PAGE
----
data hot. I’ve got data warm, machine learning, and Kibana right now. APM and Logstash are
going to be added in the future.  So, I can go ahead and decide that I want
1 gig of RAM for masters is fine, but I’ll put it to three zones, and if you saw that,
the architecture diagram has actually updated. So, I will pick 4 gigabytes of RAM for my
data hot, put that into two zones, and I will do the same for my data warm, just for now,
in two zones.  And as you can also see, each of these instance
configurations is actually going to specific hardware.
So, the master is going to an R4, the data hot is going to an I3, and D2 and M4, and
so different instance types.  This is on AWS, but it certainly could be
on GCP or anything else.  The hardware that we are going to be putting for master, or
data hot, or for the different instances are what we’ve decided are the optimized hardware
for that.  So, machine learning needs a bit more RAM than most, but one zone is fine for
now. Kibana I’ll just leave alone. I’ll go ahead and click create. And so this is
the activity page where you can actually watch this deployment coming online. The deployment
has a number of different steps. I won’t actually wait for everything but I will mention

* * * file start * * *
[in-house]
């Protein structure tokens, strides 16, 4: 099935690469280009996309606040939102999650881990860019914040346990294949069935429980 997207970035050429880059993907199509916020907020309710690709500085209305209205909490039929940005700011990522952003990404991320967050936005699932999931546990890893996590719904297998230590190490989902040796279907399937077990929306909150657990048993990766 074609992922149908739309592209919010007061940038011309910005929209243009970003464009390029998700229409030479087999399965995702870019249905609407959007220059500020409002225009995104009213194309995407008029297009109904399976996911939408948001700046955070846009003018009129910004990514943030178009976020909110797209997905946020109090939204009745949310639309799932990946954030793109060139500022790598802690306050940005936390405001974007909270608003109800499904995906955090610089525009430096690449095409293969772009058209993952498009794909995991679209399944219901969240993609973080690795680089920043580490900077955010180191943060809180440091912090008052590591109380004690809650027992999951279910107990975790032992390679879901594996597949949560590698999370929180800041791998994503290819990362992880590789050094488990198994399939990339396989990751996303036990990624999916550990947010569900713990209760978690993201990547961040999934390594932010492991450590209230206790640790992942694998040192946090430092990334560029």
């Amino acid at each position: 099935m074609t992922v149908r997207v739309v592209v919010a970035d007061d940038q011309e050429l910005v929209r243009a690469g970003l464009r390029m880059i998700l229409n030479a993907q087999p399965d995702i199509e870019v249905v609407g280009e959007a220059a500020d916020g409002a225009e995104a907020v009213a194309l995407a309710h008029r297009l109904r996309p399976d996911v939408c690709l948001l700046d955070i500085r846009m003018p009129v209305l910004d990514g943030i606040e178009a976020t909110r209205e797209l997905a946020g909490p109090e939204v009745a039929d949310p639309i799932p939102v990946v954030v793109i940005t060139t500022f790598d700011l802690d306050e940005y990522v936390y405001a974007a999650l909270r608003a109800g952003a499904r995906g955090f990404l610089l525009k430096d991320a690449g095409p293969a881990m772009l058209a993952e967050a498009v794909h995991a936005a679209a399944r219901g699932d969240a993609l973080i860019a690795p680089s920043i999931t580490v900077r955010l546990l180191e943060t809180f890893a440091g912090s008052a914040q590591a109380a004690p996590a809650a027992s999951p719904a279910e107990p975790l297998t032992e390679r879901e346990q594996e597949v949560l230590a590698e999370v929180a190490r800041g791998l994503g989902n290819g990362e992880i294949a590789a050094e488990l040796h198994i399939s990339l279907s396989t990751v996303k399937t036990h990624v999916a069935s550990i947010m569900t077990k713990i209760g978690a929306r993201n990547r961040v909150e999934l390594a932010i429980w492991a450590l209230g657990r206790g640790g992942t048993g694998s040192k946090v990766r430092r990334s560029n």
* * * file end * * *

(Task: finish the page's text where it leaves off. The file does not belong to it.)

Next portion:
one part here is that with the hot-warm architecture, you will also be able to manage the indices
in the cloud, so you can tell our index creator, I want to move indices every week from the
hot hardware, to the warm hardware, or whatever you want.
So, I’ve already created a deployment that looks exactly like this one. So I will just
go over to that. It will take a minute and a half, or two minutes to come online.  This
is the deployment overview page, and you can see that we have all of our nice instances
here. So we’ve got — in the different zones that I picked — I have data warm, master,
data hot, master, data warm, machine learning, and so on.
What’s really cool is I can show you that —well, I can also filter, which is kind
of fun —  we can show you the allocator, the host, that is actually where this instance
is living. And I can tell you, or I can show you, that is, what is the instance type of
that.  So we said that the master was supposed to be running on an R4, so I will open up
this host, and we’re going to scroll to the bottom here, and there is the R4 instance
type on that host. And I can do the same for data hot, for example,
so this data hot is supposed to be on some kind of an I3 tagged host, and there is the
I3 tag as well. So this is a very short,very simple demo,
but I think it is extremely powerful example of what we can now do in cloud, you can manage
the pieces and throw them to specific hardware, you have a lot more power in your cloud deployment
than ever before.  All of these changes are coming to Elastic Cloud enterprises and to
Elastic Cloud. To be able to manage all this fun UI, we’ve actually re-vamped the user
console entirely. So it will not look like this, it will actually look like this. It
is both Elastic Cloud enterprise and Elastic Cloud that will use the same code base, and
you will get a lot of other fun usability improvements in there.
I think that’s it.  Thank you very much. (Applause).  
>>SHAY BANON: Thank you very much, Andrew.